Dana passed away suddenly last Wednesday, at the age of 56, leaving behind a wife and a daughter, and legions of shocked and grieving friends. There have been many tributes written over the past few days by Mets bloggers, celebrating his life as a teacher, a Mets fan, and the author of two wonderful books, Mets Fan, and The Last Days of Shea: Delight and Despair In the Life of a Mets Fan. I consider myself a die-hard Mets fan, but I've existed on the periphery of the Mets' online community, save for avidly following Dana's blog - a link to which has been here at Ink & Paint since its inception. 

Dana was my teacher before he was a Mets fan. I met him during the spring 2000 semester at Hofstra, my second semester back in academia after a long absence. My goal was to finish my Bachelors degree, if for no other reason than to assuage my guilt for entering the workforce in 1987 with only an Associates degree in Broadcast Management and Technology. I didn't get a job in my chosen field, and for 12 years I toiled at jobs that were not at all rewarding. After being unceremoniously canned from the last of those jobs in January, 1999, I decided the only way I would ever feel good about myself again would be to return to school and complete my education. My rationale was to become as educated as possible, in order to avoid emulating the corporate hacks I had come to detest. Many close friends and family members did not approve of my decision to become a professional student. I had my doubts as well, after my first rocky semester. That all changed after I met Dana.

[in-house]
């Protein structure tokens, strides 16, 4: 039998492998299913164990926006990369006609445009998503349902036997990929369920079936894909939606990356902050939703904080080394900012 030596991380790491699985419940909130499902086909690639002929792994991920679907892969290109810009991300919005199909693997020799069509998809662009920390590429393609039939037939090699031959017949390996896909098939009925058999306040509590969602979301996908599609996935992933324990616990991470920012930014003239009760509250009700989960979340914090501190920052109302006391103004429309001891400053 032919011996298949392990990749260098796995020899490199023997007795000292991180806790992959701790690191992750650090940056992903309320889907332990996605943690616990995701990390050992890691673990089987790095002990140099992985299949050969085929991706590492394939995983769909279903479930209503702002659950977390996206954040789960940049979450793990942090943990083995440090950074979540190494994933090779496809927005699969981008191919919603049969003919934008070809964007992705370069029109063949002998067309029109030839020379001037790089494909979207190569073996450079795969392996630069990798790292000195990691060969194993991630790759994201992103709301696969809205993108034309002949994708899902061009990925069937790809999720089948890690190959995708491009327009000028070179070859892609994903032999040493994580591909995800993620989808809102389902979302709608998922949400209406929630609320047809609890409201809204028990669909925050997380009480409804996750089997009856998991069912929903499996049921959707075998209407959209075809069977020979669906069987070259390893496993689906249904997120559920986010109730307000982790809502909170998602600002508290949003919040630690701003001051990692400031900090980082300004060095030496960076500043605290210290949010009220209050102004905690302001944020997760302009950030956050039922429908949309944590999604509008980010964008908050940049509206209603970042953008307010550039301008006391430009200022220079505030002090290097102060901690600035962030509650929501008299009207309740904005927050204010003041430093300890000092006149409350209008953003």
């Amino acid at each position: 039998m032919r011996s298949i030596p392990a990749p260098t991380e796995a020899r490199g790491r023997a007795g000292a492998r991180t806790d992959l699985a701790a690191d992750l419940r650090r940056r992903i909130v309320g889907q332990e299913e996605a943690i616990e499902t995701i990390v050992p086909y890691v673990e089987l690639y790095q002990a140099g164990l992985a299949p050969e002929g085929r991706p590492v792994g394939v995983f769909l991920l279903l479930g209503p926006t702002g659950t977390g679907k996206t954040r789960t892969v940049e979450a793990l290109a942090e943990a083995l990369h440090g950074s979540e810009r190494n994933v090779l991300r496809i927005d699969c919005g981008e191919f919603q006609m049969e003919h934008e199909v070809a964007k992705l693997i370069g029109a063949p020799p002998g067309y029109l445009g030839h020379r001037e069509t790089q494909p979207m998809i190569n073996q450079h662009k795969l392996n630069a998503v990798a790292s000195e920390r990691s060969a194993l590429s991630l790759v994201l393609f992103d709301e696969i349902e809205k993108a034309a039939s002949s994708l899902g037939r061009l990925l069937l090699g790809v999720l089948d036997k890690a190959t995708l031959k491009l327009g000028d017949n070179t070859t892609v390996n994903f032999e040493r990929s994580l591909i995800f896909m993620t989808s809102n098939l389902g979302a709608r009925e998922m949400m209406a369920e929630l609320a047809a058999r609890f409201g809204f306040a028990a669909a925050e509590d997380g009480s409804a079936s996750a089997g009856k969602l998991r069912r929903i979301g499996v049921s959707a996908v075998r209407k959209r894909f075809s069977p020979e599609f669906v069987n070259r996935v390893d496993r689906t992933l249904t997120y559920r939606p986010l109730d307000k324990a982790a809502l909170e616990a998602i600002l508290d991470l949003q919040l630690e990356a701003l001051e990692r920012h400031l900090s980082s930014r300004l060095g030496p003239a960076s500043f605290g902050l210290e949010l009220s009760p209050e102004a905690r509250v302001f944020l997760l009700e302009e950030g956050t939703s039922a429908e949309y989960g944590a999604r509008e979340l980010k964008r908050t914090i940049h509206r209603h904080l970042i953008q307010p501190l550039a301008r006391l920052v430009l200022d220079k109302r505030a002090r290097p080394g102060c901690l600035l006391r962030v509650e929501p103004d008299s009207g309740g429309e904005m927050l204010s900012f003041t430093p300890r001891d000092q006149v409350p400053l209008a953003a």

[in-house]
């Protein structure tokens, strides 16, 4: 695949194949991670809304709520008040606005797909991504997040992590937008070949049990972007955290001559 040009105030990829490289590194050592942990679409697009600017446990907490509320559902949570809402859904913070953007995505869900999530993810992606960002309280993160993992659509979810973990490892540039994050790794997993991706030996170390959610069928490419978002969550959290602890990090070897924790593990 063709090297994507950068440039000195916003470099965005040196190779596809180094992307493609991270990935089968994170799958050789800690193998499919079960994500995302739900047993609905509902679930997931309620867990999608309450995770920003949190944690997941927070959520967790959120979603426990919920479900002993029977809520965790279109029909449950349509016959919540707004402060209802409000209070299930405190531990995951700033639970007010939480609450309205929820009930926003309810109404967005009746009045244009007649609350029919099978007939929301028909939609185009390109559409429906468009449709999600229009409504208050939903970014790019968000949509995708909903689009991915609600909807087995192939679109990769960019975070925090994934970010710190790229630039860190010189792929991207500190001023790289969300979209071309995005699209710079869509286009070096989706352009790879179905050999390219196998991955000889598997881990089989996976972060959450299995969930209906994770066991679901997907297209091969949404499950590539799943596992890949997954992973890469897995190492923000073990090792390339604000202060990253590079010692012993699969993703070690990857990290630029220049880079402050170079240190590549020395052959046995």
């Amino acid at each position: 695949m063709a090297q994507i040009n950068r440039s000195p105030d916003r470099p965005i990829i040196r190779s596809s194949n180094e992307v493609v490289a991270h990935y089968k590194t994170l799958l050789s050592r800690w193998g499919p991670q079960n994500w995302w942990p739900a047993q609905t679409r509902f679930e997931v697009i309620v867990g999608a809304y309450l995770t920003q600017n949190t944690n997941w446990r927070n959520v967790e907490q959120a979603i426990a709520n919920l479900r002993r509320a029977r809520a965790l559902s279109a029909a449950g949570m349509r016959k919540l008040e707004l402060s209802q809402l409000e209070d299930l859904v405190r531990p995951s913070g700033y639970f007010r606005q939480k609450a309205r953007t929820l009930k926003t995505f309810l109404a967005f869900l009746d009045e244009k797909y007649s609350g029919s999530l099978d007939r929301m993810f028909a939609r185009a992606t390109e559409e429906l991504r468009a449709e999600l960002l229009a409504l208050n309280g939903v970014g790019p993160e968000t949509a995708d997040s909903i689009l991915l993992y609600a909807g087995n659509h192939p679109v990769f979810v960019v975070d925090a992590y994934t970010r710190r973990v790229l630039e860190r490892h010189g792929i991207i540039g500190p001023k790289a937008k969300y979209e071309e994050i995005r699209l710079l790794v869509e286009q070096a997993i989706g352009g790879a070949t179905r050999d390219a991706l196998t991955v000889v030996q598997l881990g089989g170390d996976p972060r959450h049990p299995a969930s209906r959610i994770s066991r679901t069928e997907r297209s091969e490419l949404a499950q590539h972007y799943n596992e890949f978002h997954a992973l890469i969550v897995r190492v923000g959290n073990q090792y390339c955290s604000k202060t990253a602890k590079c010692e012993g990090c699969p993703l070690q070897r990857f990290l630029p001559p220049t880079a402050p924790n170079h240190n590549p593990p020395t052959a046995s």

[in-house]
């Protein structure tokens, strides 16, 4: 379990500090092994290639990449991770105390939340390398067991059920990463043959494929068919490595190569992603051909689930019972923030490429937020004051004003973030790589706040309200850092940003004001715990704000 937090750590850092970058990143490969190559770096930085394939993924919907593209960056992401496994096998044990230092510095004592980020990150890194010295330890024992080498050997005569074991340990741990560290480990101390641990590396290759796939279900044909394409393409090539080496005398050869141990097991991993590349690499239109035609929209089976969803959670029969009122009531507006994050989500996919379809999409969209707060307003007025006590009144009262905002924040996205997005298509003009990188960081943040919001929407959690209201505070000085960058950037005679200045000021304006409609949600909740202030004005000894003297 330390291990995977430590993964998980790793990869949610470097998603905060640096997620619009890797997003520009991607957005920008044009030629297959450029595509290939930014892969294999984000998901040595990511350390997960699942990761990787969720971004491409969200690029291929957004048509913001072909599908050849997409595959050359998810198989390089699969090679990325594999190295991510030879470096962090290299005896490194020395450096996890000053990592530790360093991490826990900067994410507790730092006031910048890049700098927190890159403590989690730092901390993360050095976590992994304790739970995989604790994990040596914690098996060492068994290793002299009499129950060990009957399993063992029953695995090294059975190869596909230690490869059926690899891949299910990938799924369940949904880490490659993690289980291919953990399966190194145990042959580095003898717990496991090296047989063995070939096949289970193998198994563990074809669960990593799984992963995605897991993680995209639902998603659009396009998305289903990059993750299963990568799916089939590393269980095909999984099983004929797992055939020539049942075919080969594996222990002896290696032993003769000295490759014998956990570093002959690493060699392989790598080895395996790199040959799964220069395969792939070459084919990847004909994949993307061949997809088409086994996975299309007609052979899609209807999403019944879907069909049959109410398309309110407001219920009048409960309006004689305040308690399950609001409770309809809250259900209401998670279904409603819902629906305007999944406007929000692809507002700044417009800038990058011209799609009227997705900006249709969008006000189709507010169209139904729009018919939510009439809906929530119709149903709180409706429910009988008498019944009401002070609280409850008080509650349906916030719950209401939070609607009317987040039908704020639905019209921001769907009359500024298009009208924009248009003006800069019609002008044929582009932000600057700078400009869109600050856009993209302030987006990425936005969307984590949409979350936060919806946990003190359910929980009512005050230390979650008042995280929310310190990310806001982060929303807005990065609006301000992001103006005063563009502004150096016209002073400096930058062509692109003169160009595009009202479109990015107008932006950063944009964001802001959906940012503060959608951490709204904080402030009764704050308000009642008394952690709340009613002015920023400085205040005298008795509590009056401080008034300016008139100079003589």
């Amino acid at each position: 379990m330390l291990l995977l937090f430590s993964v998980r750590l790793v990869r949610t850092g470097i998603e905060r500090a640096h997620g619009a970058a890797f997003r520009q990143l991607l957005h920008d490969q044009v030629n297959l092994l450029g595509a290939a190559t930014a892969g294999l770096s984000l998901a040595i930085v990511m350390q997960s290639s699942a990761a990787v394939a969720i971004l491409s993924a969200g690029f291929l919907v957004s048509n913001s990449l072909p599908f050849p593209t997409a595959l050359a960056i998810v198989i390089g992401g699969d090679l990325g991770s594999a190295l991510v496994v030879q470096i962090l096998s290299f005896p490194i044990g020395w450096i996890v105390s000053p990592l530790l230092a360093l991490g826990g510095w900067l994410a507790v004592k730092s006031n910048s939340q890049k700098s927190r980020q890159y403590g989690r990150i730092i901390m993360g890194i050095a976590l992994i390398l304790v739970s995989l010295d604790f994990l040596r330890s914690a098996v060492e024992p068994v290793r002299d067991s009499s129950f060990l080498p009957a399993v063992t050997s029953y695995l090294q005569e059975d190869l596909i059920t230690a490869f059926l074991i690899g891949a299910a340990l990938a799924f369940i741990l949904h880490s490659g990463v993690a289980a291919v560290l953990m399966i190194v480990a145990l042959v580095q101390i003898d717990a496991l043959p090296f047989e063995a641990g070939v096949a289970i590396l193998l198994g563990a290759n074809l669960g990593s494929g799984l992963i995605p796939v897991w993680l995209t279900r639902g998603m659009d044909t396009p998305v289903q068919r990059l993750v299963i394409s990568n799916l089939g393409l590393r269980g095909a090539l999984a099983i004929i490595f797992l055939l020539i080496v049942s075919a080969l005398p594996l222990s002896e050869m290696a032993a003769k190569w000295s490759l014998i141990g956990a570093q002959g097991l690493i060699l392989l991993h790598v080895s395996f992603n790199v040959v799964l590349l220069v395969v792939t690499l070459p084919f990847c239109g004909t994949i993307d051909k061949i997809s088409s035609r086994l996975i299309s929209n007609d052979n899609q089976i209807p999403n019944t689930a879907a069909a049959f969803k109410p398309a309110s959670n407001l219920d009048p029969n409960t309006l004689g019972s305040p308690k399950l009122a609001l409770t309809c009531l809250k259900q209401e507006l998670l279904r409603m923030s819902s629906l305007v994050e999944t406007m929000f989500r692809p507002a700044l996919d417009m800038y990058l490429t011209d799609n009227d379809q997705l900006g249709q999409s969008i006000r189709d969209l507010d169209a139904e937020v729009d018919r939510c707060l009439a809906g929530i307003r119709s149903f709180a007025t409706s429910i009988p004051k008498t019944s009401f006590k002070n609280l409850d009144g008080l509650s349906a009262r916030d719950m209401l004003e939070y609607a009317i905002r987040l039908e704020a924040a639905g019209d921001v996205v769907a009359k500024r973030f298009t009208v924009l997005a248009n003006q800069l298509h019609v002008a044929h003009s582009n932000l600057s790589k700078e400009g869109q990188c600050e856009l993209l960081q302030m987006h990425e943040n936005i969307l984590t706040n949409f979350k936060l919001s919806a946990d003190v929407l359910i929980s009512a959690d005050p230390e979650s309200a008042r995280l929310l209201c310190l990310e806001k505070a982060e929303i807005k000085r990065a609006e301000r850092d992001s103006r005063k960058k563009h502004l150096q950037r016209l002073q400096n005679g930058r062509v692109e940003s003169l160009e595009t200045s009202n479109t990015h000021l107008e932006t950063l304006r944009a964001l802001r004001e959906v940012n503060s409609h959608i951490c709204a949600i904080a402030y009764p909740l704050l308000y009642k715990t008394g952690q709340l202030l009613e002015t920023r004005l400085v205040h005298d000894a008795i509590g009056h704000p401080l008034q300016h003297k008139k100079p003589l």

The first time I met him, I knew he was different from any teacher I'd had during my life. My time spent in the New York City public school system was not what I would call "inspirational", and I left it without any one particular teacher having had an impact on me. Dana, on the other hand, had an impact on his students as soon as he walked into the room. He was a big man, over six feet tall, with a full beard and bushy, unkempt hair. He looked like an English teacher, and despite his size, he was not imposing; you immediately sensed that this big teddy bear of a man had many meaningful things to say.